Hryschuk, 34, was trying to avoid danger by constantly moving along the ropes. He did have some success in the first three rounds but then Mehdi’s constant punching slowed him down, and he became a stationary target for Abdurashedov’s quick assaults. The Chechen fighter landed several big punches during the second half of the fight. He also dropped Hryschuk down twice – once in the sixth, and once in the eighth rounds – but failed to score a stoppage win. Mehdi Abdurashedov is now 9-1, 5 KOs. Former EBU flyweight title challenger has dropped his fourth fight in a row.

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Light heavyweight Apti Ustarkhanov (19-4-3, 5 KOs) dominated his fight versus Ukrainian journeyman Ruslan Schelev (16-18-1, 7 KOs), which was scheduled for eight rounds. Ustarkhanov was pressuring his opponent for eight rounds but lacked power to got the job done inside the distance. Schelev, 32, was lucky to go the distance and didn’t offer any serious problems to his counterpart. The result was a unanimous decision in favour of Apti Ustarkhanov, 30.

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Light welterweight Shamil Malsagov (3-0, 1 KOs) shone in a quick demolition of long-time Ukrainian journeyman Artem Ayvazidi (12-20-1, 5 KOs). Malsagov dissected his opponent in the first, rocking him all over the ring. The then started to land even more aggressively in the second, finally connecting with a brutal right uppercut, which had Ayvazidi’s nose broken and dripping blood. Time of stoppage was 2:08. Ayvazidi, 39, who has started his career with ten consecutive wins and brought Sergey Fedchenko to the brink of defeat in a split decision loss in his 11th outing, is just 2-20 over the last ten years.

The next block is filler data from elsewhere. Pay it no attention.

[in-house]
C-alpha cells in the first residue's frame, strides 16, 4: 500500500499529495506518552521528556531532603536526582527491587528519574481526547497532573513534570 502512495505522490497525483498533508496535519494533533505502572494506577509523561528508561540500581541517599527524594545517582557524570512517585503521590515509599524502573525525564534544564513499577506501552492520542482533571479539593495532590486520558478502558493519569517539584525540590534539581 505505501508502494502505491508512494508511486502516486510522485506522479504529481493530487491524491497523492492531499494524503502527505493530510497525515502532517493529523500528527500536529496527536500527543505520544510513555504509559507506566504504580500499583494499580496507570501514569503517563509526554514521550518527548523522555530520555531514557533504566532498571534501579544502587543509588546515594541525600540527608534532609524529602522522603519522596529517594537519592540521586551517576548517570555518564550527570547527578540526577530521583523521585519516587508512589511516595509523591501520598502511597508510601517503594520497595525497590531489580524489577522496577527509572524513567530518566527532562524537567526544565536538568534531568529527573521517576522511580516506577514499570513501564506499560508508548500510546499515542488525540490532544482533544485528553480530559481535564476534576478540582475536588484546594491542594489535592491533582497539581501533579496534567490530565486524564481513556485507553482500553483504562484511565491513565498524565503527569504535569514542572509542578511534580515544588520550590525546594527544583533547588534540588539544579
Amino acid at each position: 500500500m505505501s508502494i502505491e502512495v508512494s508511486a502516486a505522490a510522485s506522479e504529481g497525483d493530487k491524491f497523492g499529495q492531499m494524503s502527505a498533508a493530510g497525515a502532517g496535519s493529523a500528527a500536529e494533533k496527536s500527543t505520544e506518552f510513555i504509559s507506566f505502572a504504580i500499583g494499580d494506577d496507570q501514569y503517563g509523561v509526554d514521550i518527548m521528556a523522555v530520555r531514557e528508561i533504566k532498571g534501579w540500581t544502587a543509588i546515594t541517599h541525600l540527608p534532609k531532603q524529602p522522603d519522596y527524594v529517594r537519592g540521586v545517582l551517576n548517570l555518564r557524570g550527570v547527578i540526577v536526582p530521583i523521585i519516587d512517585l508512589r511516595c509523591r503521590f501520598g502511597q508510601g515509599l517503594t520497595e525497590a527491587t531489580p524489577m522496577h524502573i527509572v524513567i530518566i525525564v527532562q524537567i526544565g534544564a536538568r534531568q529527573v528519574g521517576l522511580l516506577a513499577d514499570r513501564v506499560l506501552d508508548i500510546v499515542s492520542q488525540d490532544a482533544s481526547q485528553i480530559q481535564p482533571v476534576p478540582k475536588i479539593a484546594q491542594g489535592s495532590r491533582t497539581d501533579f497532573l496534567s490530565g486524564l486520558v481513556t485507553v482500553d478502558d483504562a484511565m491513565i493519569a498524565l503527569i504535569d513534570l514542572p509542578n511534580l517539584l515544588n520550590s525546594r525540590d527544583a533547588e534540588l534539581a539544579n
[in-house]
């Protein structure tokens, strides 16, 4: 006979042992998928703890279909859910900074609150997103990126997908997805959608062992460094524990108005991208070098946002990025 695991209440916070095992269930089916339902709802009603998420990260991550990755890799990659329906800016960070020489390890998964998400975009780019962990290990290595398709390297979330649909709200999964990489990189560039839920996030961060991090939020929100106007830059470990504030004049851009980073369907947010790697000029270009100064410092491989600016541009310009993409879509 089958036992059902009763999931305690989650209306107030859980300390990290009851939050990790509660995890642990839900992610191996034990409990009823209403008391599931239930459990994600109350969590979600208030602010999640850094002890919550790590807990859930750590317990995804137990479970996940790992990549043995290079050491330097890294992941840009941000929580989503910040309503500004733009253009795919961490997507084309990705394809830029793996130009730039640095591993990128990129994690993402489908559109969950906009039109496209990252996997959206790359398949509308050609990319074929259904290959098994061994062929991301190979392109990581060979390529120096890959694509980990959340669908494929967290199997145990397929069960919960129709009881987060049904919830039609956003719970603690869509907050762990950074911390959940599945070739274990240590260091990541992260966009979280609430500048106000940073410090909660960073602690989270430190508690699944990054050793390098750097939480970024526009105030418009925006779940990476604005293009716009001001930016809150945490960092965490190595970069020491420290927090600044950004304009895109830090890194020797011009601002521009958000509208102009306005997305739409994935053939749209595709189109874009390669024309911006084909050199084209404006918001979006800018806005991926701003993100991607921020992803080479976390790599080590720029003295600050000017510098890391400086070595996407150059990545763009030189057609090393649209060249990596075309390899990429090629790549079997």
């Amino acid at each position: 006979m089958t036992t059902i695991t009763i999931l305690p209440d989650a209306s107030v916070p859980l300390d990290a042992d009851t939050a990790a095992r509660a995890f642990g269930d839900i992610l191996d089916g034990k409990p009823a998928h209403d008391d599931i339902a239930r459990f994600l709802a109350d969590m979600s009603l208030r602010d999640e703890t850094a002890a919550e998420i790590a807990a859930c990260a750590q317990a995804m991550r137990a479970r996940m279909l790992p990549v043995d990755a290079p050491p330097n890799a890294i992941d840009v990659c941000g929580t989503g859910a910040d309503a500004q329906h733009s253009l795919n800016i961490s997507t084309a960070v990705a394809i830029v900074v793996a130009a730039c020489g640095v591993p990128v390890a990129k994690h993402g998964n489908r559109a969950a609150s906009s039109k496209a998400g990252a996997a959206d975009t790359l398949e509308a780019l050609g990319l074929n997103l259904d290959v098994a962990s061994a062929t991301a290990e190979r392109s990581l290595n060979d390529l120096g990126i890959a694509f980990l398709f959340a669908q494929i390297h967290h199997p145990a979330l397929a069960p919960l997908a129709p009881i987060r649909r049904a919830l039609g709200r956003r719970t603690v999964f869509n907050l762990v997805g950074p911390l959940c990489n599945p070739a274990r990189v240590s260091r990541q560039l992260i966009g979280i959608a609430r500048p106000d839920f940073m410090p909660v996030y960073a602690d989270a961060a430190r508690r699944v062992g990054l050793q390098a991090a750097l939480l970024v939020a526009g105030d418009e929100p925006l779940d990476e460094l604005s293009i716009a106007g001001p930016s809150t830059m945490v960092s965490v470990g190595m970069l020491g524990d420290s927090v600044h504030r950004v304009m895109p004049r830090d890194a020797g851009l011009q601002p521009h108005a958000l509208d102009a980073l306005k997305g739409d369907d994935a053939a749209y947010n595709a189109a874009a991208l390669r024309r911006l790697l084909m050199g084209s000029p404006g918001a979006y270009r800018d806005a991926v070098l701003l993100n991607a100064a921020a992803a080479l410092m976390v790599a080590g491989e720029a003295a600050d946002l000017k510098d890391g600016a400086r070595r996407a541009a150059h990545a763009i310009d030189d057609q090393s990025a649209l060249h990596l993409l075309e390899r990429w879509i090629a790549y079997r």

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In a hard, tough rumble between two previously undefeated light middleweights, local favorite Saidkhusseyn Musalipov (6-0, 3 KOs) barely got past dangerous import Sergey Margaryan (3-1, 1 KOs) in an eight-rounder. Musalipov, by far stronger and broader of the two, tried to impose his physical power onto Margaryan, who was using footwork and scoring in combos to make his opponent frustrated. Margaryan was better ath the starters and during the last two rounds, while Musalipov rocked him several time in mid-rounds. At the end, two judges saw it for Musalipov, while the third ine scored it a draw. No scores were announced, while BoxingScene was in agreement with the latest judge: 76-76.

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Light welterweight Idris Adalaev (3-0, 2 KOs) scored a convincing unanimous decision over Uzbek import Odiljon Mirzarakhimov (2-4-3) in the TV-opener. Southpaw Mirzarakhimov was fighting for the first time in more than four years but still was capable enough to continuously score with a sneaky left uppercut. Adalaev paid little attention to the Uzbek’s efforts and easily dominated the fight with his power and sheer physicality. Mirzarakhimov was down after a liver shot in the sixth and final round.